Strength and Conditioning practitioners should collaborate with additional support staff and athletes to foster an atmosphere receptive of psychological interventions liaising with additional support staff including coaches and psychologists where applicable to facilitate the psychological development of athletes. To promote the benefits of psychology, strength and conditioning practitioners should incorporate an education phase regarding the benefits of their prescribed psychological strategies in line with recommendations regarding psychological skills training (13). The education should not only be in respect to training improvements but also how psychology can be used in competition and the requirement to practice psychological skills in the same way physical skills are acquired. Strength coaches should recognize the potential influence they could have on the athletes they support and how they incorporate psychological strategies used in competition.
Such examples would exist through manipulations of self-efficacy through the use of goal setting. As previously identified, the manipulation of athlete perceived goal difficulty can have a facilitative effect on efficacy (31,83,88). Consequently, through the use of manipulated goals, it is possible that the athlete is able to progress from a training plateau and subsequently allow the practitioner to continue to progressively increase the athletes training loads. Further examples would concern the use of attentional focusing techniques. For example, simply instilling an external focus of attention has been shown to yield increased force production (54,90). Consequently, through instructing an athlete to focus on the bar when lifting or to jump and reach a target is likely to yield increased force production when compared with instructing using internal focusing cues such as drive with your legs. These are simplistic instances of using psychological strategies to provide training performance gains with direct implications for physical performance within competition. Furthermore, skills such as mental imagery and self-talk have been shown to facilitate power exercises (50,81) with both methods identified as adaptive strategies to increase confidence, motivation, focus, and technique (18,41). Thus, while particular skills can be used in training, for example, to improve motivation or to facilitate technique acquisition, such skills have direct applications toward competition, with parallels existing concerning the need to focus attention, increase confidence, or to regulate anxiety during competition. Consequently, the benefits of being adept at using psychological skills in competition is a crucial component of success and as such should be afforded time during practice to refine such skills.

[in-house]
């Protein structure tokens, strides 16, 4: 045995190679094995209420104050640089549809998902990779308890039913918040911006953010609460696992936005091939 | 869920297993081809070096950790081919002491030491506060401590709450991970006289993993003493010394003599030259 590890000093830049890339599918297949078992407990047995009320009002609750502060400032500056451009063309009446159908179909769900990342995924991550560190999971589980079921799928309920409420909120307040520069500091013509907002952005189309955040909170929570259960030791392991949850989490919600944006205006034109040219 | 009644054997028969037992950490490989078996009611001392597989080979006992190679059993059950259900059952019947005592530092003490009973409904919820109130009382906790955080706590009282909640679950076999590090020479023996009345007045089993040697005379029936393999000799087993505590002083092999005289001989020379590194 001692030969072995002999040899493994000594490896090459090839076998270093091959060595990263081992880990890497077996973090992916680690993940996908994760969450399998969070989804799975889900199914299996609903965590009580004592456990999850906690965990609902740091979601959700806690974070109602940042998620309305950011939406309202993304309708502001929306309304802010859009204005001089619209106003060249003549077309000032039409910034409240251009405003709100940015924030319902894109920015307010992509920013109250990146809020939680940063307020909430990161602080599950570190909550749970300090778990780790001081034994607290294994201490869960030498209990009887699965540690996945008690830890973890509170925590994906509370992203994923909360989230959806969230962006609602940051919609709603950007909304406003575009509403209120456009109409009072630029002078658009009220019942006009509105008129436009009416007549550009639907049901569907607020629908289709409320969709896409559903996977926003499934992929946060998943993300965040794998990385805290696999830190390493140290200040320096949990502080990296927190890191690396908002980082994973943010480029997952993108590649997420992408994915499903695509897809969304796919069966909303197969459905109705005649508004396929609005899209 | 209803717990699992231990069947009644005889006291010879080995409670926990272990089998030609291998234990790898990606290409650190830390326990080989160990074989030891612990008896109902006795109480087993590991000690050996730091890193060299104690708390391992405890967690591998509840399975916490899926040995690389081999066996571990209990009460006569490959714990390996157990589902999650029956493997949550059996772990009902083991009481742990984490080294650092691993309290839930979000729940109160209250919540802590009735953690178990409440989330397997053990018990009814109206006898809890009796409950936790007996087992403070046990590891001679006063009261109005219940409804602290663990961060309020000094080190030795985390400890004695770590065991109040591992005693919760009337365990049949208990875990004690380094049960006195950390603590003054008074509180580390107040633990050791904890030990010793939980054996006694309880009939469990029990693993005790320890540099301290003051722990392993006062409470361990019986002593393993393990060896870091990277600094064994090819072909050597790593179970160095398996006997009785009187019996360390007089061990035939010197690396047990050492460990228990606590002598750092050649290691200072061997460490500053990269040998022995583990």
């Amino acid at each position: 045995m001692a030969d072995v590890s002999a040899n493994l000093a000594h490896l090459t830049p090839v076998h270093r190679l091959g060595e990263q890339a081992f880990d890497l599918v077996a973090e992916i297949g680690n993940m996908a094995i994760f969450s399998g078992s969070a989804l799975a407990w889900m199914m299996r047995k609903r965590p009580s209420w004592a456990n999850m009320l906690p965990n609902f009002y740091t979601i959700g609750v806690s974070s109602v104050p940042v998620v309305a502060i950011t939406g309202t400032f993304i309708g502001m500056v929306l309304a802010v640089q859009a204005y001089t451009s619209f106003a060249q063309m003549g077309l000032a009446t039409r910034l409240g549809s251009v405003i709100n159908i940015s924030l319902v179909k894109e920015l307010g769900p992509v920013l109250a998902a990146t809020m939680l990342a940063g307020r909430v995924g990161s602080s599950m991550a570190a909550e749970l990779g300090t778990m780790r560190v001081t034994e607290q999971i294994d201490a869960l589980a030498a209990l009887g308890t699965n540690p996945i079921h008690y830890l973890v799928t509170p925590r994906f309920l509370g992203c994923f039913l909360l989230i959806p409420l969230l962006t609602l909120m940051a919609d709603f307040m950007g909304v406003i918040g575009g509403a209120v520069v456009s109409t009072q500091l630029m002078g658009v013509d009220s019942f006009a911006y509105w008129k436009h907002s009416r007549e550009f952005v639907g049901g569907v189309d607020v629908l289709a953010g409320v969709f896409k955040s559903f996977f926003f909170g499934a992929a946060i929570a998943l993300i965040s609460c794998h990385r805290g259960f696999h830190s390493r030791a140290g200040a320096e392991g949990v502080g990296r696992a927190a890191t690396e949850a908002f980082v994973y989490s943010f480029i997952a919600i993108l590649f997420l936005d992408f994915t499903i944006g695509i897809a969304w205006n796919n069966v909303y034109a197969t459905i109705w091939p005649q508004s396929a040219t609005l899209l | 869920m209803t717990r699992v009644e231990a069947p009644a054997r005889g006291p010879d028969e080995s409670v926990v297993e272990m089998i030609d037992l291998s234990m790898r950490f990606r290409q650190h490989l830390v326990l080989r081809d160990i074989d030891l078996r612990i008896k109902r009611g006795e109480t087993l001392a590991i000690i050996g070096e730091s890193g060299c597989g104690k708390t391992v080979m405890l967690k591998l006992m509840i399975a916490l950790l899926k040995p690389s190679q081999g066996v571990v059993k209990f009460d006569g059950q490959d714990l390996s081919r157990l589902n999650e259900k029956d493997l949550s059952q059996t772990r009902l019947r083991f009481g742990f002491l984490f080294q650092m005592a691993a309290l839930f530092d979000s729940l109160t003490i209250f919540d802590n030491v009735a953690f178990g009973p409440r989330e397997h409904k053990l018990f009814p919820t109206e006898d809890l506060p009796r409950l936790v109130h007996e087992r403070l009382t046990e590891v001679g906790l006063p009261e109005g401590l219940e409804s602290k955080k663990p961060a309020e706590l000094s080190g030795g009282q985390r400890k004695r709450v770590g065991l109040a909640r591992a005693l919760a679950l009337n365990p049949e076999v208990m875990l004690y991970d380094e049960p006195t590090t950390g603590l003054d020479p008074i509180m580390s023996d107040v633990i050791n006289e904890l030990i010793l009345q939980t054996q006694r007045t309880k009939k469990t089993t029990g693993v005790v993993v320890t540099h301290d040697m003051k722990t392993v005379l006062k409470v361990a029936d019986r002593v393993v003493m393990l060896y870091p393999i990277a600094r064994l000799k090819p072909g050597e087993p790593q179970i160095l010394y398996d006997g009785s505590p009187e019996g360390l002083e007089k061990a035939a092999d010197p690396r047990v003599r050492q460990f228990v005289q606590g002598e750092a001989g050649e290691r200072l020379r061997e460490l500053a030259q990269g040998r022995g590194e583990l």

There are no conflicts of interest associated with the present research. There are no professional relationships with the authors and any potential organizations benefiting from the present research. The results of this study do not constitute endorsement of any of the accreditation or professional development programs processes discussed in the present study by either the authors or the National Strength and Conditioning Association. The authors are grateful for the help in distributing the survey from the British Association of Sport and Exercise Sciences and the National Association of Strength and Conditioning.
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Keywords:Copyright © 2013 by the National Strength & Conditioning Association.
psychological skills; goal setting; confidence; motivation; imagery; professional development